Having shown his past four collections in Paris, this season Gosha Rubchinskiy relocated to Florence, a city close to the designer’s artistic values – he cites Florence-born Botticelli as his favourite artist, and Da Vinci a close second – marking a fresh locale and a zealous stride.
Showing as part of the Pitti Uomo schedule, Rubchinskiy’s Italian interpretation was drawn with soviet ink, exploring parallels between Italian and Russian cultural codes and shifting the dialogue he articulates so deftly. Ignoring Florence’s numerous grandiose buildings, the 31-year old designer opted instead for a ruined example of Italian constructivism, showing the collection al fresco within the circular courtyard of an abandoned tobacco factory, built in the 1930s and vacant since 2000 (“the most Russian-looking building in Florence”, in the words of his stylist, Lotta Volkova).
Deliberate as always, Rubchinskiy’s architectural decision was a direct indication of his narrative. The constructivism movement – that originated and flourished in Russia – sought to abolish the traditional artistic concern with composition, and replace it with construction in the hope of yielding ideas that could be put to use in mass production, serving the ends of the Communist regime.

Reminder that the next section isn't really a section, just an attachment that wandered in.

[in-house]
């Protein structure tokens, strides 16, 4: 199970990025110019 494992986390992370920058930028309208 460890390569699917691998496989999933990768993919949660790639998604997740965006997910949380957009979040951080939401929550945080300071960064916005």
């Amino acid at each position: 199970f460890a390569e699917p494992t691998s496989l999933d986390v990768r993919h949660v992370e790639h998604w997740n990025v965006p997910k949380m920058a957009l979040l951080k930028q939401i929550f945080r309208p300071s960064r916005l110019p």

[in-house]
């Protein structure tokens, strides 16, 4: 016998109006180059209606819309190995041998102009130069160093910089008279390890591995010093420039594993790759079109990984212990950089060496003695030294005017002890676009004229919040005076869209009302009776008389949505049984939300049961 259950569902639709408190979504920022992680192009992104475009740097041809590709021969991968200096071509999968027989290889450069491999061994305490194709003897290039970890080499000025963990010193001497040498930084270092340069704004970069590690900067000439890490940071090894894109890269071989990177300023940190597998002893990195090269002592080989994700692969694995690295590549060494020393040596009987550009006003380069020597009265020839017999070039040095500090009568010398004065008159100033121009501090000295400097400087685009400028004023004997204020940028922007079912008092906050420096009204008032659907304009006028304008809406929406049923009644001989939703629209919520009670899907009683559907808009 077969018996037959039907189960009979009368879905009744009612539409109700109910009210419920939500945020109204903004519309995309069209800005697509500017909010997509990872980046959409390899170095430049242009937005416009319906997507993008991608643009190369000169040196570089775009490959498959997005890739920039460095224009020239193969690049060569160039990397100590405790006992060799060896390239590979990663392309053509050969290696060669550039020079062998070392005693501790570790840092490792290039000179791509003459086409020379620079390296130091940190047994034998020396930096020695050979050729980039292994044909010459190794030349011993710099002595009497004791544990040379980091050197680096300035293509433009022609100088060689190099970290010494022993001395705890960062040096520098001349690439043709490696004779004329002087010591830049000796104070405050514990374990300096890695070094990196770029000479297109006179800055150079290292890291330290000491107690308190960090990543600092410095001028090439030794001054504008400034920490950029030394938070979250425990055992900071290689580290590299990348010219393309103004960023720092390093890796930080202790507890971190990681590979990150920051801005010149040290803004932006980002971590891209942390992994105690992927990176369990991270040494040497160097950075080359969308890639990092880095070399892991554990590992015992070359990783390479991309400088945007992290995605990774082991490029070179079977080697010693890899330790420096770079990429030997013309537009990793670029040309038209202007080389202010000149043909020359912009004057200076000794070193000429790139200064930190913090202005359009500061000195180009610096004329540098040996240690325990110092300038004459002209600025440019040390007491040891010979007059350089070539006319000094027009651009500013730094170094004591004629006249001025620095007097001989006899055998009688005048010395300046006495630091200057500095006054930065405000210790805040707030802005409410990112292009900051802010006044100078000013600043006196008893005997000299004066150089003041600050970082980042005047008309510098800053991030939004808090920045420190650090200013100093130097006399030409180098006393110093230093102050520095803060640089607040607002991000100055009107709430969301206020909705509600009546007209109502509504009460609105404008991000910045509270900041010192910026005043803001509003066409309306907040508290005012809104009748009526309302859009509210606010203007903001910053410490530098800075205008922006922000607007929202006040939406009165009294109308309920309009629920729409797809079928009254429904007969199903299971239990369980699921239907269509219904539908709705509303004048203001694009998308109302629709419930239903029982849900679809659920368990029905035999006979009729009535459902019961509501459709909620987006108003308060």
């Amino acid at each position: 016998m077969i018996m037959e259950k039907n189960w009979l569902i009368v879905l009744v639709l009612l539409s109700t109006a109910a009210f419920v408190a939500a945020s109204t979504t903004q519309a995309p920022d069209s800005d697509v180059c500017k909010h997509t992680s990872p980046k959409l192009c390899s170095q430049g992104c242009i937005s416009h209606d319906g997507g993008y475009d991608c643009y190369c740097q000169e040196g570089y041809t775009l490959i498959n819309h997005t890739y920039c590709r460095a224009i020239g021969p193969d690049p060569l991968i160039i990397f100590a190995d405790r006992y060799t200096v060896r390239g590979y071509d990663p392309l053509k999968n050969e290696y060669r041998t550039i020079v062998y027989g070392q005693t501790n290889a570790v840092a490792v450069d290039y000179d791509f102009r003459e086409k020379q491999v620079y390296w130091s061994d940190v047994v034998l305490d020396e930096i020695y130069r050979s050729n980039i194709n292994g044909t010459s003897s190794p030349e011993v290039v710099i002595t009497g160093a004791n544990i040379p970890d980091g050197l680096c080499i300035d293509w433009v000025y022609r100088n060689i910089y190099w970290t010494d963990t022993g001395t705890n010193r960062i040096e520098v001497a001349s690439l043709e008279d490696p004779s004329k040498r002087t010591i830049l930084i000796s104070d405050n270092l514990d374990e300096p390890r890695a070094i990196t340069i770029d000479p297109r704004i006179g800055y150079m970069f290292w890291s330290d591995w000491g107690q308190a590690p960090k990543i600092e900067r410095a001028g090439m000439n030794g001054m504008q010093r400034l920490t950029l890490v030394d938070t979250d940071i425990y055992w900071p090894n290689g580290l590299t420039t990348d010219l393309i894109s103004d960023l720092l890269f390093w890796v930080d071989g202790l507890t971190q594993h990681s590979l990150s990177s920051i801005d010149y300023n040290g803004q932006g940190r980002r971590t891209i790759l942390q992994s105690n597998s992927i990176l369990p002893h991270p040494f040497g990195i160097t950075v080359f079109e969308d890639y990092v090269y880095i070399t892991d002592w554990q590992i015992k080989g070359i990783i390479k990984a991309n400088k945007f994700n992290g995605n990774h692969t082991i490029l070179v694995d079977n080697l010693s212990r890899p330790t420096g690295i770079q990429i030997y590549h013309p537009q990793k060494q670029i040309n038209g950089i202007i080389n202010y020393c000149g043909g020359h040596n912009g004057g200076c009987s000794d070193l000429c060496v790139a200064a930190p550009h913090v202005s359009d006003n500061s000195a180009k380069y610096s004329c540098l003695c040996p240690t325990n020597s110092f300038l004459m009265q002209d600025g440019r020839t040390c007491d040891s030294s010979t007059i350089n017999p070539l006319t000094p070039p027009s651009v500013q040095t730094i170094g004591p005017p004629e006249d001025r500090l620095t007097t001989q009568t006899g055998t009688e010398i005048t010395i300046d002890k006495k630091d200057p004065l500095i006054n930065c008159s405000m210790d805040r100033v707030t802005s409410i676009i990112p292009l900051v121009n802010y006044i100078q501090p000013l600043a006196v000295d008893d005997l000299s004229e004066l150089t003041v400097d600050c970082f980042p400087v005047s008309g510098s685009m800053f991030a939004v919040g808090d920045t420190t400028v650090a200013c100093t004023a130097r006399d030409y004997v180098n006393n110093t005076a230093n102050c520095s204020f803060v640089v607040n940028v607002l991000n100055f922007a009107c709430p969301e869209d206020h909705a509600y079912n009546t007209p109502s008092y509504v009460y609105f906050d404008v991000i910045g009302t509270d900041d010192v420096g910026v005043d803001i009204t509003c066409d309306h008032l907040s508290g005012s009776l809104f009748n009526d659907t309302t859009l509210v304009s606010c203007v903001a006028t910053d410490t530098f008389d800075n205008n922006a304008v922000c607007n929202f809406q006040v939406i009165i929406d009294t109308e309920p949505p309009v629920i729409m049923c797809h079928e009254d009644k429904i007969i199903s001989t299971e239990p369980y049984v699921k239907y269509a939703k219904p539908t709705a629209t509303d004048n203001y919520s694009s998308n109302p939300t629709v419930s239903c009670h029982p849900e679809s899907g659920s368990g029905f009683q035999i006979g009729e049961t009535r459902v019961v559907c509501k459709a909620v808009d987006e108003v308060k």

Although no longer politically relevant to Rubchinskiy’s native country, this ethos was echoed through the designer’s output. That merging of artistic value and mass consumerism played out via vintage Italian sports logos (a nod back to his FW15 Paninaro collection), Kappa, Fila, Lotto and Sergio Tacchini were all pulled and thrown across tops, down legs and up socks. Here are the badges of mass culture that represent consumer allegiance, “as connected to the past as they are relevant today,” read the show notes – as ingrained in Italian culture as The Birth of Venus. And that’s the hook that drives Gosha-ites insane, he designs with that same covetable accessibility as these sports brands he appropriates, facilitating an open door cult that operates an initiation policy established via attitude, rather than if you physically own the clothing.
Cross-referencing iconic sports codes and architectural design fed directly into modified silhouettes: high waists came paired with cropped proportions whilst chains were worn low, jeans loose, bags oversized and shorts, well, short – à la 80s footballer. However, Rubchinskiy’s man has matured since we last crossed paths, yesterday those sportswear tropes played second fiddle to tailored wardrobe additions including pinstripes and double-breasted suit jackets in vivid red corduroy and silver velvet.
In light of the recent horrific Orlando shootings and the upcoming EU referendum, previous shows this season have already proven that fashion can be a powerfully evocative vehicle of harmony and unification. Fearful of Russia and Britain’s increasing isolation, togetherness was the moral Rubchinskiy spread, both subtly – casting via Instagram, this SS17 gang came with a global twist – and clear-cut – Yin Yang symbols featured and one particular sweatshirt poised the question “Europa?”
Whilst Moscow-based producer Buttechno provided the pulse, Rubchinskiy injected the adrenaline that set hearts beating to a harmonised rhythm.
GALLERYCatwalk looks from this show